As I interact with more authors, whether personally or through Instagram, Facebook, or Goodreads threads, I've noticed a conversational theme which crops up over and over. Reviews: good, bad, ugly, or worse—nonexistent. The push for reviews on Goodreads has become so desperate for certain authors that my last post was all about why I don’t want to be asked by yet another stranger if I’ll read and review their book.
Most authors depend on reviews to promote their books to others. Some use them as feedback in order to learn what they might be doing wrong so they know how to improve their writing. Some really strong-willed authors claim to never read reviews, no matter what, because it's not going to change anything they do in the future.
I have issues with those who claim to "never" read reviews, so I'm just going to be honest: I don't believe you. I think you secretly read them and pretend you don't care.
Although most, if not all, authors write for the pleasure of it and the satisfaction involved with the whole creative process, I can not believe there are more than a handful of them—think Stephen King, J.K. Rowling, and those who get bajillions of reviews that don’t affect their sales one whit—who truly don't give a rip about whether someone likes and appreciates their efforts or not. If you don't care, then why are you publishing your books at all? Why not write them and put them in a special place in your home where nobody will find them until you're dead and gone? Like the basement freezer (in the middle of a block of ice, of course); sealed in a ziploc bag & buried the backyard; in your septic tank; in a wall safe behind your mother-in-law's picture. There you go: four perfectly safe, hidden-maybe-forever places where your special art can remain concealed, untainted by the eyes of others. Don't thank me for the ideas; just use them. But only if you really, really don't care.
The other 99.8% of those who write creatively do so because they want to share their ideas with the rest of the world. I'm so glad they do, because I need more creativity and imagination in my life. They give me color and nuance in a way I can't come up with on my own. They make me think of things in a totally different way. They make me smile, and they make me cry. And sometimes they make me crazy.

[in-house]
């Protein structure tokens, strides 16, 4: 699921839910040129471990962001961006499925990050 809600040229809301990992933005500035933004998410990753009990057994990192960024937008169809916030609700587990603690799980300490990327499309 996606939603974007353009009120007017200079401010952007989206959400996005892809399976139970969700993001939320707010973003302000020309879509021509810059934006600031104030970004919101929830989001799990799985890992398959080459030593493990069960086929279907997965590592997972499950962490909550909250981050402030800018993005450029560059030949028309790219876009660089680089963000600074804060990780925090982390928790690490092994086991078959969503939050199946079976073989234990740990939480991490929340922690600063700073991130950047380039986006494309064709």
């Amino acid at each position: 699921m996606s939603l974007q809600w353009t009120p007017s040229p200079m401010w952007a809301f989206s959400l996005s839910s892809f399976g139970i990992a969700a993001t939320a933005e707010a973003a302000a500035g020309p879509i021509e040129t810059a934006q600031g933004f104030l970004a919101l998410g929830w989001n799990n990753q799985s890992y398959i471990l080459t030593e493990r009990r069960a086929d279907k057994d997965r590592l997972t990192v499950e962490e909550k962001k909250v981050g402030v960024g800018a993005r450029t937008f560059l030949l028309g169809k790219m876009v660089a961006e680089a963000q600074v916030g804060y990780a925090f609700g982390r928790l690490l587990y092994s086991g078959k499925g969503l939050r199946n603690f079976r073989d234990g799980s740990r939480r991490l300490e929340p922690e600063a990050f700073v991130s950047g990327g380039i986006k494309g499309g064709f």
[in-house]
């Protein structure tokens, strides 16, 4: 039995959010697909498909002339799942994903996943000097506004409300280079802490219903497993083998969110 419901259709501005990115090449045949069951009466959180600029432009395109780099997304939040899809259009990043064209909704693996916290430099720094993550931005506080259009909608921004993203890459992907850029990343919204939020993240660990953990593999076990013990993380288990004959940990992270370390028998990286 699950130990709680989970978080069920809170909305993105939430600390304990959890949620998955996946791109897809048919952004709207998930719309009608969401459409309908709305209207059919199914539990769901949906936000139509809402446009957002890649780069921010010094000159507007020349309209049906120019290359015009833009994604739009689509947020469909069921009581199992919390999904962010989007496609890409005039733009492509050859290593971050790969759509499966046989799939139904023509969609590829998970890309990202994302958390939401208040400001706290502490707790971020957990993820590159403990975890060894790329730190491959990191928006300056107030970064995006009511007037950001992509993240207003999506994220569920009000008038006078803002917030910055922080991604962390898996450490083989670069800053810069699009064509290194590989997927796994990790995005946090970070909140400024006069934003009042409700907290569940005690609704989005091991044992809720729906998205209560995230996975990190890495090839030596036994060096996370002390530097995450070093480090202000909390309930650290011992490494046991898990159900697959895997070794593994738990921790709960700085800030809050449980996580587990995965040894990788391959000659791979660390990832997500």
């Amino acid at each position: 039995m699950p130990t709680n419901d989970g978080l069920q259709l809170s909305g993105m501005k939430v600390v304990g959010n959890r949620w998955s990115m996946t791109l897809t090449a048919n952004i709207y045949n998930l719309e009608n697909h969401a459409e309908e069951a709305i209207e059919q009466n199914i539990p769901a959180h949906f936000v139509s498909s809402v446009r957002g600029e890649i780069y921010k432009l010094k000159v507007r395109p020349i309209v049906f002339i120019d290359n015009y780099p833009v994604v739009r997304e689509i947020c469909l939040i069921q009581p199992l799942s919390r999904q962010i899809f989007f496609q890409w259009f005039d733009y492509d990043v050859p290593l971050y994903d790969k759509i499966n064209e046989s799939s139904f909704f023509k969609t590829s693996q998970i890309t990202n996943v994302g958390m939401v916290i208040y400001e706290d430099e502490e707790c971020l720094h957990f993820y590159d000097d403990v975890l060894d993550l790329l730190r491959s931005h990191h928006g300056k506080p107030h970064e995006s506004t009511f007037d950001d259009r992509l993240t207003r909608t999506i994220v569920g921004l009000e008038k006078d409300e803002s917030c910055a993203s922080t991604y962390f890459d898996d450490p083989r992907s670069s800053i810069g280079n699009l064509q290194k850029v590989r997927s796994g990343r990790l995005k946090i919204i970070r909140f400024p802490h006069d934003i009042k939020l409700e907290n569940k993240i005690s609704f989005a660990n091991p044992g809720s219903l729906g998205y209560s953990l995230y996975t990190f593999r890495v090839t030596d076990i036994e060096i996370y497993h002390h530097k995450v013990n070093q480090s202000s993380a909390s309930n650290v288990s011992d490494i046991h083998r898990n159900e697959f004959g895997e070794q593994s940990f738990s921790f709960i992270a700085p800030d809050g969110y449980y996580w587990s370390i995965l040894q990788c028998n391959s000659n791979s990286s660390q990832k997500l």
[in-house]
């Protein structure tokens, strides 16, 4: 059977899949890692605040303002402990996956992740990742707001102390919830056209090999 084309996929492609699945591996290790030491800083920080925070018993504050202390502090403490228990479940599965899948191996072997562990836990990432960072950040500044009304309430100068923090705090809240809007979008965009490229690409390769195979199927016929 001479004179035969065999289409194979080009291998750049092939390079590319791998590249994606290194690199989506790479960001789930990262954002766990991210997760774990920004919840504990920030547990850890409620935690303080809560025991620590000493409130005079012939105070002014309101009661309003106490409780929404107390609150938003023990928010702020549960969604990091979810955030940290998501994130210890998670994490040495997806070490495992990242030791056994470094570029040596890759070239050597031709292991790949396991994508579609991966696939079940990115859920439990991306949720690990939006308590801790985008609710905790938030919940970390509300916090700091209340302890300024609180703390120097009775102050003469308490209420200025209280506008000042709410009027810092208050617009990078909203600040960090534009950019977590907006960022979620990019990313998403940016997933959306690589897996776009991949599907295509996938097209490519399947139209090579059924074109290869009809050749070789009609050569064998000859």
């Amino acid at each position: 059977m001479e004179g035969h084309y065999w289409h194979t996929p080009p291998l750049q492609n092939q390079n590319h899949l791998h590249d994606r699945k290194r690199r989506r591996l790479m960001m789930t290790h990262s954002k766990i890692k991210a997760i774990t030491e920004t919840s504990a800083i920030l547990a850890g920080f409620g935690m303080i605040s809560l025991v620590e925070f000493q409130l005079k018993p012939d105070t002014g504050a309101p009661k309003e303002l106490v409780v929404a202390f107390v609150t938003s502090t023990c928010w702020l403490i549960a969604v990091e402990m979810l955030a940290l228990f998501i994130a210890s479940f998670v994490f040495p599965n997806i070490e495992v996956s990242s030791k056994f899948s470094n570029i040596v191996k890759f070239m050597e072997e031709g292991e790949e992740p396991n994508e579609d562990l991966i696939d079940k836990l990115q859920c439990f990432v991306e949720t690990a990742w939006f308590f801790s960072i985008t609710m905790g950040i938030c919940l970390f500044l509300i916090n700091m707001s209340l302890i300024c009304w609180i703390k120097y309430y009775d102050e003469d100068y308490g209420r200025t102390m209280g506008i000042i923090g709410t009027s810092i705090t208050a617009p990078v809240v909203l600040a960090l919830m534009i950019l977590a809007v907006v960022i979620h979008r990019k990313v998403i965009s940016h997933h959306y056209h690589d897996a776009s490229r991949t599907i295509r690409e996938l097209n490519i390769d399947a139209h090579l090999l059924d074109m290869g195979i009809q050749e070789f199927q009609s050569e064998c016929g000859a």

These are the authors who may not live for reviews, but they do thrive on them. One author on a Goodreads thread mentioned that he'd rather have more reviews of all levels than only a few that are all five-star. To leave a book review tells the author you've not only read their book but have taken the time to let them know you appreciated it . . . or didn't. Either way, it tells them you've paid attention somewhere along the way.
I leave reviews for specific reasons. Obviously, if I've enjoyed a book, I want to let the author know. I'm pretty sure most people enjoy being complimented when it's sincere. I'm not a flatterer. If I like you, I'll tell you. If I don't, I'll avoid you but will still be polite if I can't avoid you. I can be tactful if I need to be . . . and uncomfortably blunt, also, as long as I remember to be kind while doing so.
I've left some pretty scathing reviews on Amazon. I've been accused (by someone claiming to not be the author, of course) of being a cheapskate and expecting superb literature for under three dollars. I've been chastised by disgruntled friends of authors for "never" giving good reviews. I've been told to "get a life" by the same not-author who called me cheap. None of those things is true. I just firmly believe in warning book purchasers if a novel is a piece of garbage. It has nothing to do with my personal taste in books, but whether a book is well written, makes sense, and is the best work the author can do.
A newer author will never realize what he or she is in need of learning if readers don't leave reviews. They shouldn’t rely on readers as writing coaches, but if they’ve missed something along the way to publishing, a reader will let them know. In this era of e-books, sales don't always mean your book is loved by one and all. Someone could download it for free or cheapie-cheap and delete it without finishing, because it was very little investment in their resources. Some sites won't allow an author to promote on them unless a minimum number of reviews are logged on either Amazon, Goodreads, Barnes & Noble, or other places. A good author, whether new or not, needs the encouragement to keep writing.
Read it. Review it. The authors worth their salt will appreciate it. They really do want to know what you think.
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